Saturday, September 8, 2018

Review: Shelf Life of Happiness, Stories by Virginia Pye

Sometimes a book's cover gets it so right. Like the withering flowers of Margaret Buchanan's stunning cover design, the characters in Virginia Pye's Shelf Life of Happiness (forthcoming October 2018, Press 53) are haunting and beautiful not in spite of, but because of, their broken complexity.

The stories felt very intimate as I read them, exploring intense feelings like secrecy, failure, shame, longing, and regret. In Her Mother's Garden, a woman struggling with her aging parents' decline sells their beloved family home to a trusted friend, only to discover she has been betrayed. A wife planning to leave her husband in Crying in Italian can't help but follow blissful young lovers through the ancient ruins of Rome, leaving her children perilously unattended at a busy tourist site. In White Dog, a fading but fiercely independent artist rejects a stylish and successful young art dealer's attempts to reinvent and resurrect him.

One of the things I loved best was the way the author conveyed a very visceral sense of these emotions. In Redbone, a man contemplating his life choices swims out beyond the safety zone: waves of water and waves of regret well up, increasing and overwhelming him as he becomes ever more helpless in a surging ocean. Best Man was the first, and my favorite of the stories, and the most striking example: Two college friends, Keith and Don are reunited for a trip to Reno for Don's wedding to Caroline. Don is a gay man dying of AIDS, Keith is a bit of a ladies' man, Caroline is a newer but dedicated force in Don's life. The story is compelling and heartbreaking, as Don grows weaker and the three race against time to have a wedding before it is too late. Don and Keith have a complicated past, and with the entrance of Caroline into Don's life,  Keith struggles to make sense of all of it. As I read, I could feel Don's frailty, the feverish heat of his skin juxtaposed against the chills of illness and a Nevada snowstorm, and the practically electric connection between the three in the heightened moment of Don's dying.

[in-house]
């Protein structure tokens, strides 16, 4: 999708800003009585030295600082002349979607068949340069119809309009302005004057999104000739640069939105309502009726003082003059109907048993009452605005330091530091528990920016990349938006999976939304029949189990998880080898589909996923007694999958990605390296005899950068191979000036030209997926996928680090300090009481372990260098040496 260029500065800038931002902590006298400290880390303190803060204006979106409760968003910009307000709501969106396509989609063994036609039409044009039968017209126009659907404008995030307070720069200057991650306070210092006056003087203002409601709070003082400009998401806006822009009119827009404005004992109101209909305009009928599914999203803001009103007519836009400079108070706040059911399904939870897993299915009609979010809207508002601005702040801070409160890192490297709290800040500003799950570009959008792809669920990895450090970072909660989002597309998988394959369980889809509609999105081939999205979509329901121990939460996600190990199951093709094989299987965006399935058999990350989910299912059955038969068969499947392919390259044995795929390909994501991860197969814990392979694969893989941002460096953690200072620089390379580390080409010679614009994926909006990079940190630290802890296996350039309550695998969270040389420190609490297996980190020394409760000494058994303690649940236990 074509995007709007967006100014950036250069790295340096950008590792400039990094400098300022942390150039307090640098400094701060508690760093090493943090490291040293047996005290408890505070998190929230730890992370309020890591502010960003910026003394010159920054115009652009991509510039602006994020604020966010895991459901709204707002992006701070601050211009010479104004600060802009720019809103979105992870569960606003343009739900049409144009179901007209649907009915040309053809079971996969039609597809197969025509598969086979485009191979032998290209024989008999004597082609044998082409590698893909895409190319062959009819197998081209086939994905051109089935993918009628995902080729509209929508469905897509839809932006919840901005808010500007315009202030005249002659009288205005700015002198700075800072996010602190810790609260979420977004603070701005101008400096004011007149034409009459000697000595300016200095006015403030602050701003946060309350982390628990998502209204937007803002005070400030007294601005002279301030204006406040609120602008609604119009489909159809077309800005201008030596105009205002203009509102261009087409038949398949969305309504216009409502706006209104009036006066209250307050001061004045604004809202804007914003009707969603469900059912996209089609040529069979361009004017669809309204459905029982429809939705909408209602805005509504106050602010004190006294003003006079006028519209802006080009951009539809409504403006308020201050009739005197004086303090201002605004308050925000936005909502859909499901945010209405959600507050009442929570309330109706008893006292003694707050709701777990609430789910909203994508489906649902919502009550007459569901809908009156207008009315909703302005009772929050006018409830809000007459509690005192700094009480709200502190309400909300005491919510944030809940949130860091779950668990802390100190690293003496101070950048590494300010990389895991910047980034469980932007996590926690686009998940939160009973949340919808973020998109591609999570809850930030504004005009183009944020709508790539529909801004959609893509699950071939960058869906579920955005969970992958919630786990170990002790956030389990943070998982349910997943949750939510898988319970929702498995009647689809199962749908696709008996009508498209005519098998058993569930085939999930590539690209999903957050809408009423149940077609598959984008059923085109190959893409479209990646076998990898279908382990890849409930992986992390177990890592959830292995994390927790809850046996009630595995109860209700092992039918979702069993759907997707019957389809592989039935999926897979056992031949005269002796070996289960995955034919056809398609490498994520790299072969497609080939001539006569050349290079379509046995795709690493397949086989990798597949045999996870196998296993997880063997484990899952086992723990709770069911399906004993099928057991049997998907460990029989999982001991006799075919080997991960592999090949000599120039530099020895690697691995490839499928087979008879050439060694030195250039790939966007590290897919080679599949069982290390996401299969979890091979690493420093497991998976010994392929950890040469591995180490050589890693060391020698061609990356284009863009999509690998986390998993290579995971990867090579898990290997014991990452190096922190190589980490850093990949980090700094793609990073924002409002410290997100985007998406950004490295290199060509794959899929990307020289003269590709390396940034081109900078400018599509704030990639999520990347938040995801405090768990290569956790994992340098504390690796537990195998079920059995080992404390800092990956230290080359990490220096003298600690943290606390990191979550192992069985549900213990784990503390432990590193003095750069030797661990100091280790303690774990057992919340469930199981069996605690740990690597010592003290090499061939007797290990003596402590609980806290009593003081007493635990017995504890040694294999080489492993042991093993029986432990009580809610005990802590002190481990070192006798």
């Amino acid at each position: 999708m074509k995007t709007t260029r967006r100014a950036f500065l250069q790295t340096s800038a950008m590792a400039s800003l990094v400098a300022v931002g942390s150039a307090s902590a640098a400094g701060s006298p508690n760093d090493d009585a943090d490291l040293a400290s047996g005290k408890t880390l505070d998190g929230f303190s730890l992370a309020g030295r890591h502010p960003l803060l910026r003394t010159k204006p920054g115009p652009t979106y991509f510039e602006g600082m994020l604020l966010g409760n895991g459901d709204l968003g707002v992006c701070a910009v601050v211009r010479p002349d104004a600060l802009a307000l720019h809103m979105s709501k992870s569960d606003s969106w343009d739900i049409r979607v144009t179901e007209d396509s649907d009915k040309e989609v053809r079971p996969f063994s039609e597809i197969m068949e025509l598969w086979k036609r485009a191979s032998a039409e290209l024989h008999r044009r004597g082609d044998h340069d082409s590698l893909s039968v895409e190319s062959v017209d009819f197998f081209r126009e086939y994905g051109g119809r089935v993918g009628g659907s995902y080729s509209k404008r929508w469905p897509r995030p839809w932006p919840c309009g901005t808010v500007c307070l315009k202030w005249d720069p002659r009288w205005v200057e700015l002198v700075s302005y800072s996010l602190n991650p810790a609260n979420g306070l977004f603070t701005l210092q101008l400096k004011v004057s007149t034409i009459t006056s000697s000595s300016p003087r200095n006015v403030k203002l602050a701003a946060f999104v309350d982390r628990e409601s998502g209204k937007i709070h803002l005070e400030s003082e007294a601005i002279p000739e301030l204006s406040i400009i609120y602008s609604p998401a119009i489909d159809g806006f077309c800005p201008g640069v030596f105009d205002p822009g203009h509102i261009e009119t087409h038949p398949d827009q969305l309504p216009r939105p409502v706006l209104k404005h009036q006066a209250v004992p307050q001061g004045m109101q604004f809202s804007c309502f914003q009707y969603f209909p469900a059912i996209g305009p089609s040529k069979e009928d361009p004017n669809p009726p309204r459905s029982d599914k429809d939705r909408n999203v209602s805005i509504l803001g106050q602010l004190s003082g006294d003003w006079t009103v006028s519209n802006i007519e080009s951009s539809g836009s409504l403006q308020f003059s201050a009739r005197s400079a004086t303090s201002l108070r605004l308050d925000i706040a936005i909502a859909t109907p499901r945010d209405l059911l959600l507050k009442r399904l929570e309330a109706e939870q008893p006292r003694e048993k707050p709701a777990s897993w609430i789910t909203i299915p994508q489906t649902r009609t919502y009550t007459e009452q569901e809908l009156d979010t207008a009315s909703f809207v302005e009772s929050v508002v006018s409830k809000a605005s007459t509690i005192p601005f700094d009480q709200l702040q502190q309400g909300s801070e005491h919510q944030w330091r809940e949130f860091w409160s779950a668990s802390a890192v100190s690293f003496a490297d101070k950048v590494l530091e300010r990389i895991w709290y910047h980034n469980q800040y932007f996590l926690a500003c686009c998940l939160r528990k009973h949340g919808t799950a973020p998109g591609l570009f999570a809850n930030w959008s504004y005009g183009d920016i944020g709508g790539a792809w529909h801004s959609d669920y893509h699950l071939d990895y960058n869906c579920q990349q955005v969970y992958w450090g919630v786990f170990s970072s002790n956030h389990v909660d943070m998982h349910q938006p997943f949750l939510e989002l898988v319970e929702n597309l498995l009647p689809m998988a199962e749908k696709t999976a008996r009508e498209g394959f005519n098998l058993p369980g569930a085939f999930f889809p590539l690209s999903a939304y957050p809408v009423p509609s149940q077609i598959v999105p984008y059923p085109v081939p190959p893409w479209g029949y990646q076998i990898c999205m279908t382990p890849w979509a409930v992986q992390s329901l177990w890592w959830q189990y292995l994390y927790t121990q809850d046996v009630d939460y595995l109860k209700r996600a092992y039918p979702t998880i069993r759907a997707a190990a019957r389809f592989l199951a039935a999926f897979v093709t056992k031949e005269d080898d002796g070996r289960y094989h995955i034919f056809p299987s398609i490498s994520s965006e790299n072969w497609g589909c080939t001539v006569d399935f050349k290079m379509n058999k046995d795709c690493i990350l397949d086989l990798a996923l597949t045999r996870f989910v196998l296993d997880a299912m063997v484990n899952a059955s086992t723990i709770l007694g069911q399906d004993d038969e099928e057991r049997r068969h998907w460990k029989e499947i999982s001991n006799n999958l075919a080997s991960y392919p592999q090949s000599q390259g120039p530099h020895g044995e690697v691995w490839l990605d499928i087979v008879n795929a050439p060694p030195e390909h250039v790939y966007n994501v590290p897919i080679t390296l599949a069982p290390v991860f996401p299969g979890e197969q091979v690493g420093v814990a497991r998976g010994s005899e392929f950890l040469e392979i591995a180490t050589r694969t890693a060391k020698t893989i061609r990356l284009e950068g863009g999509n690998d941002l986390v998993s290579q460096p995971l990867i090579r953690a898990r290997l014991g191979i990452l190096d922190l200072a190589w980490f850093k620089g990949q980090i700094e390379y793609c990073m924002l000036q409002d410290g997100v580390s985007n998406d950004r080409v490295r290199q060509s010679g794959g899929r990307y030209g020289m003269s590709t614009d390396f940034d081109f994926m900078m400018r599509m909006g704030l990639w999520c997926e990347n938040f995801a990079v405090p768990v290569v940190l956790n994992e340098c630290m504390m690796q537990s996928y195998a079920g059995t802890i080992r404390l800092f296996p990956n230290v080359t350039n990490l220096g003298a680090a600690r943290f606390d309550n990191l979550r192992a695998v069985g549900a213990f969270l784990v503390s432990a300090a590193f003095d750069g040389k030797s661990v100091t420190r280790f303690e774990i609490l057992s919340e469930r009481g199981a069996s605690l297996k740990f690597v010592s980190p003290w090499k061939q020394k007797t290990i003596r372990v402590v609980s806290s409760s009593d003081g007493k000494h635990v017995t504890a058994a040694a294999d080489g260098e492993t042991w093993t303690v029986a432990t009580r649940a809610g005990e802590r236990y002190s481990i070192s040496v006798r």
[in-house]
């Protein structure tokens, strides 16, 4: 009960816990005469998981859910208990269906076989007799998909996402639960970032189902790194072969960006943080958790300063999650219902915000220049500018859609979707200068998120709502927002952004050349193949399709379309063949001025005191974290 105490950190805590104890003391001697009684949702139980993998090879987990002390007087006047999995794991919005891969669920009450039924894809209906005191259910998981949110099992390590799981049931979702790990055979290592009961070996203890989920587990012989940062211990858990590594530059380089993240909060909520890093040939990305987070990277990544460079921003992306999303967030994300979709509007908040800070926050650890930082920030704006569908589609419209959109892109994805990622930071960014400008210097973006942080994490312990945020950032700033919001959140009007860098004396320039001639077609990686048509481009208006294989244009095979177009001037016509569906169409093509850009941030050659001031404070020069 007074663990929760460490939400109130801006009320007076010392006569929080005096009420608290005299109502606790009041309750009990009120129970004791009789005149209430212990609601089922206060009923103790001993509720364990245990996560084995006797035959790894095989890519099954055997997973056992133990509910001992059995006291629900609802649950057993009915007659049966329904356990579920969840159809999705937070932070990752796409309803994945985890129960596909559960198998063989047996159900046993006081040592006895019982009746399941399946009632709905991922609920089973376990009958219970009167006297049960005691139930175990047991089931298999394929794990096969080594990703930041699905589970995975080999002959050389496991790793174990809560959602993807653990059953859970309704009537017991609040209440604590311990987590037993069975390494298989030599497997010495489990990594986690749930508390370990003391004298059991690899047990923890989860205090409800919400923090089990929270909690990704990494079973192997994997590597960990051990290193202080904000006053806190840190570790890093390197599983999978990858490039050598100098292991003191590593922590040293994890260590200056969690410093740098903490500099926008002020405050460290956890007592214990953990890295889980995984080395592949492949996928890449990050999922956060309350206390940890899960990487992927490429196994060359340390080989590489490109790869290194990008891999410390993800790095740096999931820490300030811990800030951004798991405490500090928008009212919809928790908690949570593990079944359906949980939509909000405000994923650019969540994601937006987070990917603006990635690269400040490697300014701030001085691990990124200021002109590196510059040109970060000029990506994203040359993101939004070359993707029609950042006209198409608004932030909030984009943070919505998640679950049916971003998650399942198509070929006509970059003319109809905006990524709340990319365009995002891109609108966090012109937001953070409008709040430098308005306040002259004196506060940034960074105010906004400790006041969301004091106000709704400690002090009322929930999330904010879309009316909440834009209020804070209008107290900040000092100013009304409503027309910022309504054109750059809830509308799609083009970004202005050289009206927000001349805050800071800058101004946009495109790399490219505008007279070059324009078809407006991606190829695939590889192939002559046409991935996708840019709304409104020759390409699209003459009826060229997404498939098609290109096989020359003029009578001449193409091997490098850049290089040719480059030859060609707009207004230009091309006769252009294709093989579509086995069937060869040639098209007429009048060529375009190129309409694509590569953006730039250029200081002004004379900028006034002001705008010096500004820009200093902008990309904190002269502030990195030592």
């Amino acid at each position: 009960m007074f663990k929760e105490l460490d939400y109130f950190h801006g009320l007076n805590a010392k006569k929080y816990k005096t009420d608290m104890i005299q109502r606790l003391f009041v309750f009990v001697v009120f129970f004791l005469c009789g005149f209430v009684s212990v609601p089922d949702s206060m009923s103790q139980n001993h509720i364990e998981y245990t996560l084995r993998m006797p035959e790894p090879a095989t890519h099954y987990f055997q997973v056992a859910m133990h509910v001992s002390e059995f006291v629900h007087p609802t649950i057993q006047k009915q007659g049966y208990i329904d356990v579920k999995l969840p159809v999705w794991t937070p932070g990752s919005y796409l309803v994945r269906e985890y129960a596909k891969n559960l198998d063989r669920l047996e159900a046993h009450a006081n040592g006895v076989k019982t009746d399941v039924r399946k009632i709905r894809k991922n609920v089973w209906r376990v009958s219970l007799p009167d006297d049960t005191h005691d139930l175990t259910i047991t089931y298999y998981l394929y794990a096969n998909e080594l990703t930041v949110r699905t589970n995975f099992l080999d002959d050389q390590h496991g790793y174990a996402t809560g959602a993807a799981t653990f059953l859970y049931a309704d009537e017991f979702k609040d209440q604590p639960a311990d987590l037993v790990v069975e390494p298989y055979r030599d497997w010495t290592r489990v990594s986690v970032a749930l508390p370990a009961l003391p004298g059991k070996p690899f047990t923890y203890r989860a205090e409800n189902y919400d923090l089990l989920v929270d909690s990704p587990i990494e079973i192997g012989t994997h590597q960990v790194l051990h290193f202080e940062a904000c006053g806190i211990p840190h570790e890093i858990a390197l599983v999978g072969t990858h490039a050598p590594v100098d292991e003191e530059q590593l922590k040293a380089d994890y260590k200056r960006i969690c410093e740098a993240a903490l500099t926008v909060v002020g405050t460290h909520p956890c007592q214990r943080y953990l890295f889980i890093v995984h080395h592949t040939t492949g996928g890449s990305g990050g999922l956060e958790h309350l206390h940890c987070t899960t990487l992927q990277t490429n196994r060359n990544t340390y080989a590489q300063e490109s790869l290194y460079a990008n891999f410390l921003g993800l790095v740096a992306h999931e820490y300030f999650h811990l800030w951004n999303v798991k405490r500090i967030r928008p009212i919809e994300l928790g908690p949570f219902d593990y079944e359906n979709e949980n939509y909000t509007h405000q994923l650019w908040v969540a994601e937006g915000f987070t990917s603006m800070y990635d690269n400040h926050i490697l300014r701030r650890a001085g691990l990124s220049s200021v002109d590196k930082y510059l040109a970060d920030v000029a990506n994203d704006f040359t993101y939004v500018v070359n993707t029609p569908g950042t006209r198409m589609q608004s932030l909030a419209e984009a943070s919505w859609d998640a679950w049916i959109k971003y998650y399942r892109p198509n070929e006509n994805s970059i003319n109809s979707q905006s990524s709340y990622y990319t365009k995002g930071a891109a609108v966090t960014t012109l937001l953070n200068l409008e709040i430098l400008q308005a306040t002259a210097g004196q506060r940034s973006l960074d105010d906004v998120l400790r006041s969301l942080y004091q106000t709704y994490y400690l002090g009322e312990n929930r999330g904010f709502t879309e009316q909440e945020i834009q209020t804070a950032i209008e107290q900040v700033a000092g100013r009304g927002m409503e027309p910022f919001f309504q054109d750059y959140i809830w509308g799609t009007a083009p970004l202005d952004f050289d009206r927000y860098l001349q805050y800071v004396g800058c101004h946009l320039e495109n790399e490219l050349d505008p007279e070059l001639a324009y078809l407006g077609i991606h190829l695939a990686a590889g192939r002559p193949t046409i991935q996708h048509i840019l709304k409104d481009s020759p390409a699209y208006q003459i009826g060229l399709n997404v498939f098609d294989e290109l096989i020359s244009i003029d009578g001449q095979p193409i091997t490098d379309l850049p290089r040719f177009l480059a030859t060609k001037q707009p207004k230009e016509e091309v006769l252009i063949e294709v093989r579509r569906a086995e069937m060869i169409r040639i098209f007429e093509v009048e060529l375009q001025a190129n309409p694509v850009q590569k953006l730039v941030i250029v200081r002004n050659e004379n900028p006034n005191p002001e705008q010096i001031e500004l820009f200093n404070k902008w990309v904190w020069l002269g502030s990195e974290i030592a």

There were a few very small things that didn't work as well, for example, a dad's suddenly severe reaction to his son at the very end of An Awesome Gap felt like just a bit of a leap, undermining a story that had me up until that point; the main character in New Year's Day felt just a little too naive from the start. Overall, however, I loved these stories and with all the images and questions they conjured up. Recommended for fans of short, literary fiction.

My thanks to the publisher and publicist for a complimentary review copy of Shelf Life of Happiness.

Happy reading!


  1. I tend to enjoy Press 53 books and appreciate what they do. Novels sell better, so their dedication to short stories as an art form is admirable.

    1. Small presses really are wonderful that way. My first Press 53, and very much enjoyed it.

  2. This sounds good, a fair amount of variety but with similarly hard-hitting cores. Love the title - of course I thought it was bookish at first, but it's poignant.

    1. It is a poignant title! Very fitting to the stories.


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